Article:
The Aberlour 10-year-old is the entry level expression from the Speyside distillery. In other Aberlour reviews, we have looked at they have been either strongly sherried like the Aberlour A’Bunadh Batch 58 or brightly fruity like the Aberlour 12-Year-Old Double Cask Matured .
Both of these expressions were also bottled in a quite modern wide based style of bottle. The Aberlour 10 however is bottled with a much more traditional tall and thin design. Interestingly, while researching this bottle I checked out the Aberlour website and the 10-year-old is not listed. This is the expression which even Aberlour has forgotten about it seems. The other Aberlour bottles have been in their current packaging for quite some time now there cannot be any plans to repackage the 10 anytime soon. Perhaps, the reason is the 10
This is the expression which even Aberlour has forgotten about it seems. The other Aberlour bottles have been in their current packaging for quite some time now so there cannot be any plans to repackage the 10 anytime soon. Perhaps, the reason is the 10 year old is the gateway bottle to get consumers interested in Aberlour via cost sensitive sales channels like supermarkets. It is an Aberlour but its not the core house style of Aberlour rather a conversion malt for the person who normally buys a blend during the weekend shop perhaps?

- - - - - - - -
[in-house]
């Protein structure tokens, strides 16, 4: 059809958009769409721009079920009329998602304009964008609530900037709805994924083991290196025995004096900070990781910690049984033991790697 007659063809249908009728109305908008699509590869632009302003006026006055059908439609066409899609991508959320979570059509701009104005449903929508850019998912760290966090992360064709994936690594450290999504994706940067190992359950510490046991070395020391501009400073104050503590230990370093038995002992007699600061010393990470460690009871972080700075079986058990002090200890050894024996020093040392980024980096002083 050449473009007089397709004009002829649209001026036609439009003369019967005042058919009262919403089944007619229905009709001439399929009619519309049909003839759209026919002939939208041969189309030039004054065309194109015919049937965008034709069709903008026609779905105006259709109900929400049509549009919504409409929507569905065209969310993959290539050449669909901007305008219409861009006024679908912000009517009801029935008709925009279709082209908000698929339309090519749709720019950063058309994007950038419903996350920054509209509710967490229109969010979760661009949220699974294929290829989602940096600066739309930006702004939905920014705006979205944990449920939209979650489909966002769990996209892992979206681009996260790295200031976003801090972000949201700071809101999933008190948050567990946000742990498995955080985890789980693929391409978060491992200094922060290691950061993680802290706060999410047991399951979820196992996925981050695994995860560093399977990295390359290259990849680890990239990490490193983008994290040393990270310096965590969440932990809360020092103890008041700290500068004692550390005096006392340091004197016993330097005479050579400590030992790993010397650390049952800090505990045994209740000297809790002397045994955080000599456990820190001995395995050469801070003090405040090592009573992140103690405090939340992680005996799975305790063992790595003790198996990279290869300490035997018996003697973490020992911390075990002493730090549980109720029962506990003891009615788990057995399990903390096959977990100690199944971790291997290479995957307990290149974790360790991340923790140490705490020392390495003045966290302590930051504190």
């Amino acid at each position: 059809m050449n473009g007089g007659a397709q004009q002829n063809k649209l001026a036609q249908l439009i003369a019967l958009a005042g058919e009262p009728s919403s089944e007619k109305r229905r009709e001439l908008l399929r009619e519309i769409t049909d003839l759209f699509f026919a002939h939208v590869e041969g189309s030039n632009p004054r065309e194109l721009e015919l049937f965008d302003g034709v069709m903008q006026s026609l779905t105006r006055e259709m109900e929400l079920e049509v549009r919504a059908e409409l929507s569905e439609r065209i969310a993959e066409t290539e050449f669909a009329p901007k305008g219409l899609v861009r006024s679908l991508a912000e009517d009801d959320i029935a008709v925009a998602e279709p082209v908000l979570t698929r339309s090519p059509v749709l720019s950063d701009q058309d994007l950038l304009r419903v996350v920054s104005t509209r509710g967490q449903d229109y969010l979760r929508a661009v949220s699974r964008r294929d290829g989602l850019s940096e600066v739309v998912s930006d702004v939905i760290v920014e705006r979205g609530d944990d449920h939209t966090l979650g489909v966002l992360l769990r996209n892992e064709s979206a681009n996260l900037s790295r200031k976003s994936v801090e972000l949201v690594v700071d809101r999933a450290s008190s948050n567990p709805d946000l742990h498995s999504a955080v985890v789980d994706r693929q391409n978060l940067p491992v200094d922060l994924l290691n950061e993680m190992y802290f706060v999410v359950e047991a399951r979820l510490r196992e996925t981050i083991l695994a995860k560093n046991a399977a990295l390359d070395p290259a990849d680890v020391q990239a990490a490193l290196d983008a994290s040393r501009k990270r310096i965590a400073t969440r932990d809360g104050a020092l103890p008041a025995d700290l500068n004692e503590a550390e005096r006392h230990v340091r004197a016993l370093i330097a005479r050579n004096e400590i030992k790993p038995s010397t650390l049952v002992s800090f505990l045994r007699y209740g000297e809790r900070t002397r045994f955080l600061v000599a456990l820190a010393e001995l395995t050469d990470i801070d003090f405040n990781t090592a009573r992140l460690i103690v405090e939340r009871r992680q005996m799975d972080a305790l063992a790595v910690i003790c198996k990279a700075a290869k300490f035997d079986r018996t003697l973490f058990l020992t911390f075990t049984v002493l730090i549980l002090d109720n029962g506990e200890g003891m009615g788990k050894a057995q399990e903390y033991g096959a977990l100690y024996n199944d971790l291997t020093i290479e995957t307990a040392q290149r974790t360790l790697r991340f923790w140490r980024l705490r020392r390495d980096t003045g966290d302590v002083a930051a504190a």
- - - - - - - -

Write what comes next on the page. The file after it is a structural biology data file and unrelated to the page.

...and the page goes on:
The Aberlour 10-Year-Old is made from both ex-bourbon casks and ex-sherry casks. This is unlike the 12 and 16 which are finished in sherry casks. The whisky is bottled at 40& ABV and is widely available everywhere. It can generally be found on a supermarket deal somewhere in the UK. For those who can only purchase whisky competitively from large online retailers, a representative price is £26.83 Here
Nose – clawing sweetness of the slightly chemically type you tend to get with blends and some cheaper single malts.
Palate – On the palate, the sweetness retreats a little to show some mellow toffee and caramel notes. Cinnamon spices and malted barley continue the development.
Finish – The finish is fairly short but gives notes of honey and cinnamon sticks.
Imagine you wanted to give a whisky to someone which completely summed up the Speyside whisky style to someone who had never tried whisky. You would need something fairly low strength, with mellow flavours but those flavours would also have to be easily identifiable and closer to sweet than acrid. The Aberlour 10 is perfect in that capacity but equally, that is not a criticism it is well made and enjoyable in its own right.
My initial hypothesis seems to hold up though the flavour profile is totally different to other Aberlour’s I have tried. The cinnamon note especially is far more dominant here than in any other Aberlour’s.